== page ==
Addressing Japan s Healthcare Challenges with Information Technology

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1 a report of the csis global health policy center Addressing Japan s Healthcare Challenges with Information Technology recommendations from the u.s. experience Author John D. Halamka August 2011

2 a report of the csis global health policy center Addressing Japan s Healthcare Challenges with Information Technology recommendations from the u.s. experience Author John D. Halamka August 2011

3 About CSIS At a time of new global opportunities and challenges, the Center for Strategic and International Studies (CSIS) provides strategic insights and bipartisan policy solutions to decisionmakers in government, international institutions, the private sector, and civil society. A bipartisan, nonprofit organization headquartered in Washington, D.C., CSIS conducts research and analysis and develops policy initiatives that look into the future and anticipate change. Founded by David M. Abshire and Admiral Arleigh Burke at the height of the Cold War, CSIS was dedicated to finding ways for America to sustain its prominence and prosperity as a force for good in the world. Since 1962, CSIS has grown to become one of the world s preeminent international policy institutions, with more than 220 full-time staff and a large network of affiliated scholars focused on defense and security, regional stability, and transnational challenges ranging from energy and climate to global development and economic integration. Former U.S. senator Sam Nunn became chairman of the CSIS Board of Trustees in 1999, and John J. Hamre has led CSIS as its president and chief executive officer since CSIS does not take specific policy positions; accordingly, all views expressed herein should be understood to be solely those of the author(s). About HGPI Since its establishment in 2004, the Health and Global Policy Institute (HGPI) has been working to help interested citizens shape health policies by generating policy options and bringing stakeholders together as a nonpartisan think tank. HGPI s mission is to improve civic and individual well-being and to foster a sustainable healthy community by shaping ideas and values, reaching out to global needs, and catalyzing society for impact. HGPI commits to activities that bring together relevant players in different fields to provide innovative and practical solutions and help interested citizens understand choices and benefits in a global, long-term perspective. HGPI promotes a Global Citizen Nation by building a society for people with various backgrounds and different values. It aims to achieve a sustainable, healthy, and more prosperous world by the Center for Strategic and International Studies. All rights reserved. Center for Strategic and International Studies Health and Global Policy Institute 1800 K Street, NW, Washington, DC Nagatacho, Chiyoda-ku, Tokyo, Japan Tel: (202) Tel: Fax: ( Fax: Web: Web:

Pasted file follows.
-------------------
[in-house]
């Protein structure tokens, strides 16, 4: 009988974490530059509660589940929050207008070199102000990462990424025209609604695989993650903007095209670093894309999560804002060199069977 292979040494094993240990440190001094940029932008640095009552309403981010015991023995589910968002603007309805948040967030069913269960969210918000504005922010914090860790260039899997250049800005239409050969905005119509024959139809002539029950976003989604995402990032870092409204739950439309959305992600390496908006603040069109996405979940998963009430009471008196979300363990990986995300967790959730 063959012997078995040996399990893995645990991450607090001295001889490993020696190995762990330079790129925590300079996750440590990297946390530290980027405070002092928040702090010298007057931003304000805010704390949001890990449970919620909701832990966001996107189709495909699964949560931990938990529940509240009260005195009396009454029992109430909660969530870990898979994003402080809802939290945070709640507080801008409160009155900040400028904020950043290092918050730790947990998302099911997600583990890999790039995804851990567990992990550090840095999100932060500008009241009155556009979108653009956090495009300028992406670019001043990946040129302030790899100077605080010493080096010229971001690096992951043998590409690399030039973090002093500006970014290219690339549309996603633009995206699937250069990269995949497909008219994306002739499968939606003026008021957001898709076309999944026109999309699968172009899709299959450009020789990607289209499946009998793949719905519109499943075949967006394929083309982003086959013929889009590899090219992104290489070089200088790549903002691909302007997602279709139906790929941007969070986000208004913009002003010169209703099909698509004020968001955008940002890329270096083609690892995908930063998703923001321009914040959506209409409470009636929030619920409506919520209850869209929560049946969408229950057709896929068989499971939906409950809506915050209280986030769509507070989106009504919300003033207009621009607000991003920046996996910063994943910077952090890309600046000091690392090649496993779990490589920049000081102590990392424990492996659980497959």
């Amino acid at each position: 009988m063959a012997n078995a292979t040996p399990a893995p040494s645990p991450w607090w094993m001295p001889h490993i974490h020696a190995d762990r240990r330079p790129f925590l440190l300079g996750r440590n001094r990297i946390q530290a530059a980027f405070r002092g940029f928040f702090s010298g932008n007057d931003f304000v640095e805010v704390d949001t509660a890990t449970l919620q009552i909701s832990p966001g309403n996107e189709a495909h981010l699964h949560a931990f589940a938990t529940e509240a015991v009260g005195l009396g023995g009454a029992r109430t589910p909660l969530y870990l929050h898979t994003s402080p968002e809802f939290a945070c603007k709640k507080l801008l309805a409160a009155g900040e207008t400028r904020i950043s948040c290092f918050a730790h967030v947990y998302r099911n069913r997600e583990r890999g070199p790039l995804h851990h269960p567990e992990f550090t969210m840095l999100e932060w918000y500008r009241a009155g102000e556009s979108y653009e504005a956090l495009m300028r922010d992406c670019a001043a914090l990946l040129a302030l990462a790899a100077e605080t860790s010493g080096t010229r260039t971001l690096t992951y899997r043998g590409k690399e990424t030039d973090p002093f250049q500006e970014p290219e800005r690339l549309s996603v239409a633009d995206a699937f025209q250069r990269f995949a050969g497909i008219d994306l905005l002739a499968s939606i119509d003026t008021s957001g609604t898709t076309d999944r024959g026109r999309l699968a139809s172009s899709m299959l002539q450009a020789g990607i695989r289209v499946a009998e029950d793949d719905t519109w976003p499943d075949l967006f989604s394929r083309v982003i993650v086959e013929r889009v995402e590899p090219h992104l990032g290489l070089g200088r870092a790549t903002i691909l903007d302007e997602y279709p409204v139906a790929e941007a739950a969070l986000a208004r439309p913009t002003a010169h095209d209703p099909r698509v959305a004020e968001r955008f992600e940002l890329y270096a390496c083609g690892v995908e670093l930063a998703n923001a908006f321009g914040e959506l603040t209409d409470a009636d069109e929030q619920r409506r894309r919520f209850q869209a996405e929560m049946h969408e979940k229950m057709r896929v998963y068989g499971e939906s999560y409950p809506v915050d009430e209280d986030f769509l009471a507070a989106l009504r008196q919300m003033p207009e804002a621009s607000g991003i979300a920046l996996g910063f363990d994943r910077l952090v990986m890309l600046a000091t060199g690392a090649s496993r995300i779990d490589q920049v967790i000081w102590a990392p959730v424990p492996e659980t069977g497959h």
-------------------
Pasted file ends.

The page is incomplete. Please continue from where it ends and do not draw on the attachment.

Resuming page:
4 y contents Japanese Summary Foreword vi v Introduction 1 Key Features of a Healthcare IT Program 2 Benefits of a Healthcare IT Program 3 Similarities between the U.S. and Japanese Heathcare Systems 5 U.S. Experience with Health Information Technology 5 Lessons from the U.S. Experience for Japan 9 The Tohoku Region as a Catalyst for Health IT Development 12 Conclusion 13 iii

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6 Japanese Summary 医 療 ITと 日 本 の 医 療 課 題 への 取 り 組 み ジョンD.ハラムカ はじめに 日 本 は 高 齢 化 社 会 によって 長 期 慢 性 疾 患 などの 医 療 範 囲 が 拡 大 する 一 方 財 政 赤 字 が 悪 化 する 中 で 医 療 費 が 増 大 する 課 題 に 直 面 しており 医 療 の 効 率 化 が 必 要 不 可 欠 である 多 くの 国 が 国 家 プロジェクトとして 医 療 ITへ 投 資 する 中 米 国 も 医 療 ITを 医 療 改 革 や 支 払 制 度 の 中 核 に 位 置 付 けてきた 震 災 によって 東 北 地 方 の 医 療 インフラが 破 壊 されたが 米 国 でも 医 療 ITがハリケーン カトリーナ 後 の 医 療 サービス 復 旧 に 貢 献 したよ うに これまでの 課 題 も 克 服 するような 新 しい 医 療 インフラを 創 りあげる 機 会 となる 日 本 全 体 の 医 療 改 革 のモデルとなるよう 被 災 地 である 東 北 において 医 療 ITパイロット プログラムを 実 施 することを 提 言 す る 日 本 にとって 医 療 IT 化 を 推 進 するメリット 医 療 IT 化 によって 医 療 制 度 の 効 率 性 を 高 め 大 幅 な 支 出 の 抑 制 が 見 込 まれる 例 えば 患 者 の 診 療 記 録 が 病 院 間 で 共 有 されないために 生 じる 過 剰 な 検 査 それによる 医 療 支 出 の 抑 制 及 び 医 療 過 誤 の 防 止 や 患 者 自 身 に よる 医 療 情 報 へのアクセスにより 病 気 の 早 期 発 見 治 療 を 促 し 自 宅 での 効 果 的 な 治 療 が 可 能 となる ま た 医 師 によるオーダー 入 力 のコンピュータ 化 (CPOE) 医 療 意 思 決 定 システム 正 確 なテーラーメード 投 薬 処 方 箋 の 電 子 化 等 が 可 能 となり 医 療 過 誤 の 防 止 にも 貢 献 する 一 方 入 院 患 者 の 削 減 患 者 の 入 院 期 間 の 短 縮 に 貢 献 し 入 院 患 者 を 受 け 持 つ 病 院 と 外 来 患 者 主 体 の 病 院 の 間 の 情 報 共 有 を 促 進 する EHR( 電 子 医 療 記 録 )とPHR( 個 人 医 療 記 録 )を 導 入 することで 病 院 に 出 向 くことなく 医 師 への 相 談 や 患 者 による 自 己 管 理 が 可 能 となり 患 者 の 外 来 件 数 の 削 減 に 貢 献 できる 日 本 では 特 に 頻 繁 な 使 用 が 患 者 に 危 険 をもたらすX 線 等 の 画 像 診 断 件 数 を 削 減 し 処 方 箋 の 電 子 化 により 過 剰 な 投 薬 治 療 や 複 数 投 薬 による 薬 の 相 互 作 用 重 複 的 治 療 を 減 らし それにより 医 療 支 出 を 削 減 することができる 米 国 医 療 のIT 化 の 教 訓 当 初 ブッシュ 政 権 が 医 療 情 報 の 電 子 化 のため 国 家 医 療 情 報 技 術 調 整 局 (ONC)を 設 置 し オバマ 政 権 はその 方 向 性 を 踏 襲 しつつ 医 療 のIT 化 を 更 に 促 進 するための 財 政 措 置 (270 億 ドル)を 講 じたことで 大 きく 医 療 IT 化 が 動 き 出 した 米 国 の 教 訓 から 日 本 がなすべきことは 最 低 限 必 要 なレベルから 完 全 な 医 療 記 録 を 構 築 する まで 段 階 的 に 導 入 を 行 うこと 政 策 目 標 の 設 定 や 技 術 導 入 そのものを 対 象 にするのではなく 病 院 医 師 がITを 導 入 する 動 機 付 けのために 財 政 措 置 を 講 じること 国 レベルでの 集 権 的 な 実 施 に 拘 らず 地 域 レベル での 速 やかな 実 施 を 優 先 することなどである 東 北 地 方 に 医 療 ITモデルを 東 北 では 医 療 に 関 連 する 様 々な 問 題 に 直 面 している 例 えば 震 災 に 起 因 する 各 種 の 病 気 リスク( 震 災 によ る 物 理 的 精 神 的 トラウマ 不 眠 うつ 塩 分 の 過 剰 摂 取 等 )が 存 在 し 震 災 による 医 療 記 録 の 喪 失 や 車 椅 子 杖 などの 歩 行 補 助 器 具 も 損 壊 された 東 北 において 医 療 のIT 化 を 図 ることは 復 興 途 上 の 質 の 高 い 医 療 を 実 証 するという 短 期 的 目 標 と 国 全 体 のIT 化 モデルを 促 進 するという 長 期 的 目 標 の 双 方 に 資 することが できる そのためには 複 数 の 利 害 関 係 主 体 が 関 与 する 政 策 目 標 づくりが 重 要 であり 国 による 支 援 を 病 院 等 のIT 導 入 の 実 施 状 況 に 応 じた 動 機 付 けのための 財 政 措 置 に 止 めることが 必 要 である 東 北 で 医 療 のIT 化 に より 医 療 の 質 効 率 性 安 全 性 の 向 上 をめざし 日 本 の 高 齢 化 社 会 での 新 たな 医 療 への 取 り 組 みモデルを 模 索 する 機 会 となるであろう v